Over the last three years, Cahill has been part of a succesful Mechanicsburg program. The Indians have gone 32-5 over that span, reaching the state playoffs all three years while reaching the regional finals twice. At Mechanicsburg, Cahill was employed as an Intervention Specialist.

“I’m incredibly excited to build a culture of accountability and leadership with the student athletes at Graham High School,” Cahill said. “I am also very thankful for the opportunity given to me by the Graham Board of Education and administration.”

Fallen local Marine to be honored in NASCAR race

Published: Friday, May 26, 2017 @ 10:05 AM
Updated: Friday, May 26, 2017 @ 10:29 AM

Monster Energy NASCAR Cup Series Coca-Cola 600 Charlotte Motor Speedway, Concord, NC USA Thursday 25 May 2017 Ricky Stenhouse Jr, Roush Fenway Racing, Fastenal Ford Fusion World. JOHN K HARRELSON/CONTRIBUTED PHOTOCopyright: John K Harrelson NKP

John Prazynski admits he’s not a huge NASCAR fan, but the Liberty Township resident will be glued to the action in the Coca Cola 600 on Sunday night.

That’s because his son Taylor, a Fairfield High School graduate who died at 20 fighting in Iraq in 2005, will be one of 40 fallen soldiers honored during the race by having their names emblazoned on the windshield of each car.

›› RELATED: Prazynski’s love of country remains

In Taylor’s case, his name will appear on the No. 17 car driven by Ricky Stenhouse Jr.

“NASCAR has been very, very military friendly, and we’re thrilled that he’s included,” John said. “The biggest fear any parent who loses a child has is that their child will be forgotten. So here’s NASCAR, Ricky Stenhouse, Honor and Remember, all doing something to make sure that doesn’t happen. I’m truly thankful for that. And not just for our child, but others as well.”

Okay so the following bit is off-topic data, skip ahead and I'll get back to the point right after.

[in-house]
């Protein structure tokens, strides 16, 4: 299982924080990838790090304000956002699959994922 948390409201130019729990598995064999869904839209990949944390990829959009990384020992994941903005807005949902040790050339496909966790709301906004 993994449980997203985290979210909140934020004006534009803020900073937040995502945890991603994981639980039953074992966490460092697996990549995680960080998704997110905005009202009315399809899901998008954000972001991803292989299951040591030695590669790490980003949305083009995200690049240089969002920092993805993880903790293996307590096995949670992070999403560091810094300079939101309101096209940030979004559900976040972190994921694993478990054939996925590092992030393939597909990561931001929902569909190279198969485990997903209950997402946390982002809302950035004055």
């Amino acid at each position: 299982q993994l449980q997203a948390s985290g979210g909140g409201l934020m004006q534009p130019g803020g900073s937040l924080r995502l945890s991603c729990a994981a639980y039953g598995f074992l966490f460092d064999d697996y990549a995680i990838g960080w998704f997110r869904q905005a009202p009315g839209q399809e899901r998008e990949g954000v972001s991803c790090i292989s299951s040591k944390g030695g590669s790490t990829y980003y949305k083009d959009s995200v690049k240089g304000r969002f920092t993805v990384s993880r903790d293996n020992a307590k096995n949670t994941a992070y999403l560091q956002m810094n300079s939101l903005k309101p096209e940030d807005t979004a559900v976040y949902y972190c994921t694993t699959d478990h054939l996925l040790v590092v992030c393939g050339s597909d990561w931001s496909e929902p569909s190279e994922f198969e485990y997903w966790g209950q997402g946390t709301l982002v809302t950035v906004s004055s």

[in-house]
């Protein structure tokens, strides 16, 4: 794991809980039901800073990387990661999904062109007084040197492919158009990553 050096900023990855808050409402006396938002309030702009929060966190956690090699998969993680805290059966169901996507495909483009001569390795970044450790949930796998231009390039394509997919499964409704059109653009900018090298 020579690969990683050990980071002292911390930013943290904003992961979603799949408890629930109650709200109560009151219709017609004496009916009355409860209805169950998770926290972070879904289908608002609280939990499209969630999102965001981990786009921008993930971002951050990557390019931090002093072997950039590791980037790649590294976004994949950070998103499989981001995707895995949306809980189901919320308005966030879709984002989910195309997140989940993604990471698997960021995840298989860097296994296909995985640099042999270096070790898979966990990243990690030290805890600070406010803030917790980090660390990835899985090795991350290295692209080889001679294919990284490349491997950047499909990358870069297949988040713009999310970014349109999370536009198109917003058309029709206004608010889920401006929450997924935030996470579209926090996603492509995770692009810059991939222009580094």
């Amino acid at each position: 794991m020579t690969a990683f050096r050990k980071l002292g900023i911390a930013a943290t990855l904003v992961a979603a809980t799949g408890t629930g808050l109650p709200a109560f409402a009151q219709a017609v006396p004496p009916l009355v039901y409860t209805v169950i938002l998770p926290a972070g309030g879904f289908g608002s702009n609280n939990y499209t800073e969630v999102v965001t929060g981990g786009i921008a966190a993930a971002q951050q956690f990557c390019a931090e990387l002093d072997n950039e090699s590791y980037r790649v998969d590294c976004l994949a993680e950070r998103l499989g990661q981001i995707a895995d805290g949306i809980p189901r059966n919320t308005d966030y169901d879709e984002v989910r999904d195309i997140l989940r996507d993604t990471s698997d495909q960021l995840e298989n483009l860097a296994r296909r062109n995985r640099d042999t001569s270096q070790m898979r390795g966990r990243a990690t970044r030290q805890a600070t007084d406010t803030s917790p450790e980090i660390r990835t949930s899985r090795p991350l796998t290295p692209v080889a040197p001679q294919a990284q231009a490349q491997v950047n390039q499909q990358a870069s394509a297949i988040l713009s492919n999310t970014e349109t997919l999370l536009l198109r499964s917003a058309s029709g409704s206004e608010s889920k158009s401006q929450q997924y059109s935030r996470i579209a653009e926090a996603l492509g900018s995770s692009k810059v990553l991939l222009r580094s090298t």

“It’s 12 years this month – May 9 – since we lost him, and it seems like yesterday and forever all at the same time,” John added. “Memorial Day Weekend is a great way to honor him and all the others.”

This won’t be the first time Taylor’s name has adorned a race car. Several years back the Armed Forces Foundation brought John to a race in Michigan and allowed him to place a sticker of Taylor’s name on the rear bumper of the No. 41 car driven by Kurt Busch.

And four years ago the family attended the Sam Deeds Brickyard 400 in Indianapolis. Deeds served with Taylor in the third battalion, 8th Marine regiment. He was honored with the race title as part of a program by sponsor Crown Royal that transfers naming rights to a deserving hero. Deeds secured tickets for the Prazynski family to help him celebrate the occasion.

“We’ve had so many blessings in these past 12 years with the people that we’ve met and things that we’ve gotten to see,” John said. “We know we would never have had these opportunities if it weren’t for Taylor. And I’d give every one of them back to have even another day with him.

Taylor will not be the only local connection to Sunday’s race as members of Team Fastrax, a Butler County skydiving unit, will soar into Charlotte Motor Speedway with the American flag, the Honor and Remember flag and the Purple Heart flag as part of pre-race festivities.

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But once the green flag drops, John’s focus will be on Stenhouse, who has already driven the No. 17 car to victory once this season at Talladega.

“We’re just thrilled that Taylor’s included in this,” John said. “That honor is something that is beyond whatever I would expect. But if Ricky won, I would believe that divine intervention played a part because we have things that happen that we call ‘Taylor moments,’ just different little things that happen where you can’t help but look up and go, ‘OK, thanks.’

“We’re not making new memories with him as we all thought we would, his friends and the rest of our family,” John added. “So anybody who recognizes him, speaks his name, tells his story, or anything like that, it just allows his memory to live on. And that’s what we’re most thankful for.”